Wednesday, November 15, 2017

Week 9: The Big Short Test

REVIEW TEST: Choose any three questions. Answer them in a few short sentences. You may use the readings and information from class, and your notes.

1. In The Big Short, the main characters all believe what will happen to the housing market? Why does everyone think they were wrong?

2. Why doesn't the US support Kurdish independence?

3. Looking at the maps for the class, if Iraq breaks up into many countries, which country will probably control the south-eastern corner of Iraq? Why?

4. Why did China and the ROC become interested in the Senkaku/Diaoyutai Islands after 1970?

5. Why did the ROC suddenly become interested in owning the South China Sea islands in the 1930s?

6. Explain briefly how the French and British shaped the modern boundaries of Syria and Iraq.

7. Why do Iran and Turkey oppose Kurdish independence?


Today's reading:

Illegal Factory Problem


1. Why are so many illegal factories renting land zoned for agriculture?

2. Land use has a typical pattern of evolution, according to the article. What is it?

3. Why is there so much unused land in government industrial districts?

4. How can a tax help solve this problem?

Thursday, November 9, 2017

Week 8: The Big Short conclusion and reflection

1. In The Big Short, the main characters all believe what will happen to the housing market? Why does everyone think they were wrong?

2. How did Dr Burry find out about the real state of the housing market? How did Mark Baum?

3. Explain why the housing bonds were bad.

4. What were two criminal acts that big banks did that helped cause the crisis?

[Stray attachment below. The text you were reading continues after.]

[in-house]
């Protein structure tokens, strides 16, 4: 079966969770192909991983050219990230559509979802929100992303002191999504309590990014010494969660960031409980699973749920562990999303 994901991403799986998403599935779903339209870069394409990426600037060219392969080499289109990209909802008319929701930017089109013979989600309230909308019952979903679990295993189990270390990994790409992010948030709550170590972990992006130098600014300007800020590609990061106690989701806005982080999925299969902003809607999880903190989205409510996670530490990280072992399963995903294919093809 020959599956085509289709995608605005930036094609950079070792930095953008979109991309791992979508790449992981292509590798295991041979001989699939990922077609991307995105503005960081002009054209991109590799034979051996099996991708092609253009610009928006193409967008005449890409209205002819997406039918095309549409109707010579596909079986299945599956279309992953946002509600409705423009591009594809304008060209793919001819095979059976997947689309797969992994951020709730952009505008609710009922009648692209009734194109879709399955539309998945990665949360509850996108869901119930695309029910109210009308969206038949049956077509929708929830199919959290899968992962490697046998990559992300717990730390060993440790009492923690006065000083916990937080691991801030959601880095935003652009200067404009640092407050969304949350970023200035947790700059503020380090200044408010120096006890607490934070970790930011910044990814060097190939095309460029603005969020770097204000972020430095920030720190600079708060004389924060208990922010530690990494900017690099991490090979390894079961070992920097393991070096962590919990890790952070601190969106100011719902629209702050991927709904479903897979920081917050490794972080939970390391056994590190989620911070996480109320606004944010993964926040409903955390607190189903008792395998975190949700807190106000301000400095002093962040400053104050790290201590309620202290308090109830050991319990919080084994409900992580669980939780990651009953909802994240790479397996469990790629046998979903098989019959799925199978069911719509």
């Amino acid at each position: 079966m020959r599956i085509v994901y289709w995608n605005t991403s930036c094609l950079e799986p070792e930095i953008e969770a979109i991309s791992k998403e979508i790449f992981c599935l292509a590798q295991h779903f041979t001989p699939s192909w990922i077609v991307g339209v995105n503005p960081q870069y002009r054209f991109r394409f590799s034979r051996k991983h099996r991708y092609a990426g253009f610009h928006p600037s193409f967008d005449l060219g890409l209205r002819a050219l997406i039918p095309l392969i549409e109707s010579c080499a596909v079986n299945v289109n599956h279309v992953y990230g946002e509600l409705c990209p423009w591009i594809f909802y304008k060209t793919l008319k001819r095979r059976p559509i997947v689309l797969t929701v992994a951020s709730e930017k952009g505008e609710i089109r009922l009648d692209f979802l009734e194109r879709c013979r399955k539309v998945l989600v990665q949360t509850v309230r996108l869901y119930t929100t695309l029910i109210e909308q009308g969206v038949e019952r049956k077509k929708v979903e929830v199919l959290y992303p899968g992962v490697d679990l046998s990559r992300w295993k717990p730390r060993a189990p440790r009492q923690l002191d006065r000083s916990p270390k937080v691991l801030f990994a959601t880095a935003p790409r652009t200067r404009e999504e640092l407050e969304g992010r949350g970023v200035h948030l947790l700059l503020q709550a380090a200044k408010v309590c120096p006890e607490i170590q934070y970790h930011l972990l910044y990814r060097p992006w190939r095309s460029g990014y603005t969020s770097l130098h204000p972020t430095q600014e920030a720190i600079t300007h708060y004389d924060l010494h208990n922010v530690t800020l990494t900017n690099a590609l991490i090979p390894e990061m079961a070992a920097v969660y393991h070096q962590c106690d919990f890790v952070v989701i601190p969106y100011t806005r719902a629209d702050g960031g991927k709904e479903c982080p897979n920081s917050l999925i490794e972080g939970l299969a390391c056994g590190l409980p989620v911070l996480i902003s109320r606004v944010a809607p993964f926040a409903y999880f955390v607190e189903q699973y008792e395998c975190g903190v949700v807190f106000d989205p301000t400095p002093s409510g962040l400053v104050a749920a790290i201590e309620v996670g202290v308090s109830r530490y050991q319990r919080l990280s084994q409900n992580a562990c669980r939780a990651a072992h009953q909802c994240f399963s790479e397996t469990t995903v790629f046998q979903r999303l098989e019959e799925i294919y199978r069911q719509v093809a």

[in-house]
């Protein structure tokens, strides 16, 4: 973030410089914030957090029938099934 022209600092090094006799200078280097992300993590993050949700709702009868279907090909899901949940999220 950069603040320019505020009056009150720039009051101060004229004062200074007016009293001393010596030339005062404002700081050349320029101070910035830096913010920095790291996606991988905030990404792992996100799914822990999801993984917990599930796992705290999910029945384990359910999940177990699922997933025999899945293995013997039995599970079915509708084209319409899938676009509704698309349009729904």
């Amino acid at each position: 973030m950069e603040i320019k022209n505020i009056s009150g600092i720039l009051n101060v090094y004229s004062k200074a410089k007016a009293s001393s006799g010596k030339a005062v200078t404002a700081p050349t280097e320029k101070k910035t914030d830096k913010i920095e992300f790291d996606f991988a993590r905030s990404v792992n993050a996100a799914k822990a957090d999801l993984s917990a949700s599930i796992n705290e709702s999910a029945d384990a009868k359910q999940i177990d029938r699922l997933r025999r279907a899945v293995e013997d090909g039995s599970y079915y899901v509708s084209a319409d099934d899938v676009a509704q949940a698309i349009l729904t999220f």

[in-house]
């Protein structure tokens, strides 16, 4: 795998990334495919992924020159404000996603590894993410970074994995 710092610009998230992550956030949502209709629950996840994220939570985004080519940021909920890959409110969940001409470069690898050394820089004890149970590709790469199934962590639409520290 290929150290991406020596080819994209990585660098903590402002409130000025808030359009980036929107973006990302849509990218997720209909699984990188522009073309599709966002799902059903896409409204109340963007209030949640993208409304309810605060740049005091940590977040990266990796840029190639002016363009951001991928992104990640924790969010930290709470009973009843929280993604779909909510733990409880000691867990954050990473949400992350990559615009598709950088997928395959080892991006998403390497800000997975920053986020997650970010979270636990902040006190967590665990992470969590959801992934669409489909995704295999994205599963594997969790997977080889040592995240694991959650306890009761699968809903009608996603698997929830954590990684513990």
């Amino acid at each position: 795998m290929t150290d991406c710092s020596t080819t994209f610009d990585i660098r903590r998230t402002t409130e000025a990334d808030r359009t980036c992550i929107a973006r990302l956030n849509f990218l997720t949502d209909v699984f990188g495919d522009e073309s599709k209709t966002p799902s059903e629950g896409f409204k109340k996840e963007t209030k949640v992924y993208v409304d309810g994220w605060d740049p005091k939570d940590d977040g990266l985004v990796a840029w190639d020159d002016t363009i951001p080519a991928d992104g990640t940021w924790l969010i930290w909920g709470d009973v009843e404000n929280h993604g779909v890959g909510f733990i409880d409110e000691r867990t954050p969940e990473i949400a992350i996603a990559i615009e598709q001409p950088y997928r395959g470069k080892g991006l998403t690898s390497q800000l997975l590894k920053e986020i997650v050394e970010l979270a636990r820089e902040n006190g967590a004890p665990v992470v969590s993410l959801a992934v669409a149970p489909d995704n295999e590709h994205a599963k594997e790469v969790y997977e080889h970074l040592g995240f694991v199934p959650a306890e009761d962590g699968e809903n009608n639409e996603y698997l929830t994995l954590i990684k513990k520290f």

5. Why wasn't the crisis stopped by the bond ratings (evaluation) companies or the government?

6. (no points) do you know anyone in your family who lost money in the 2008 financial crisis? What happened to Taiwan's economy?

Friday, October 6, 2017

Week 3: Senkakus/Diaoyutai

Read the link below. Answer the following questions on a piece of paper.

1. What does the author say about how nations get sovereignty over islands?

2. What were the northernmost and easternmost points of Taiwan in the Japanese period?

3. What were the northernmost and easternmost points of Taiwan during the KMT period before 1971?

4. What did the ROC say about the Senkakus before 1971?

5. Why did the ROC and PRC claim the Senkakus in 1971?

6. The author quotes an ancient  text about Taiwan. Who does it say owns the Senkakus?

7. What does the "使琉球錄" say about the Senkakus? According to that text, who did they belong to?

8. The writer says that the "三國通覽圖說(1785)" famous map of 1785, does not make the Senkakus part of the Qing or Taiwan because...?

9. What was the difference between ROC/PRC maps of the Senkakus before and after 1970?

10. What nation had people living on the Senkakus in the first half of the 20th century?

Thursday, September 22, 2016

WEEK 2 The South China Sea

1. Give two reasons China is building islands in the South China Sea.
2. What are the problems for the environment?
3. Which country sued China in international court? What was the result? How did China respond?

Home > Emerging Tech > Showdown in the South China Sea: China’s…


Extending south of China and ringed in by the Philippines, Vietnam, Brunei, and Malaysia is a 1.35 million-square-mile body of water known as the South China Sea. If it truly is the case that East Asia is the global economy’s center of gravity, then the South China Sea might be its singularity. In 1405, the Chinese admiral Zheng He set sail with a fleet of treasure ships, traveling to neighboring nations and eventually as far as Mombasa, spreading knowledge of China’s wealth. Today, the South China Sea is again a venue for China to display its power — though with a very different fleet.
Although from on high the sea may seem a blue wasteland, punctuated occasionally by specks of uninhabited land, the islands have seen a frenzy of activity in recent years: China has constructed a series of artificial islands throughout the area. These artificial islands are a showcase of Chinese engineering, and this muscle-flexing has provoked strong reactions from China’s neighbors in the region, particularly the Philippines, which brought a suit against China to the Permanent Court of Arbitration in The Hague. On July 12, 2016, the international tribunal ruled against China, however, the superpower refused to acknowledge the decision or even the court’s jurisdiction.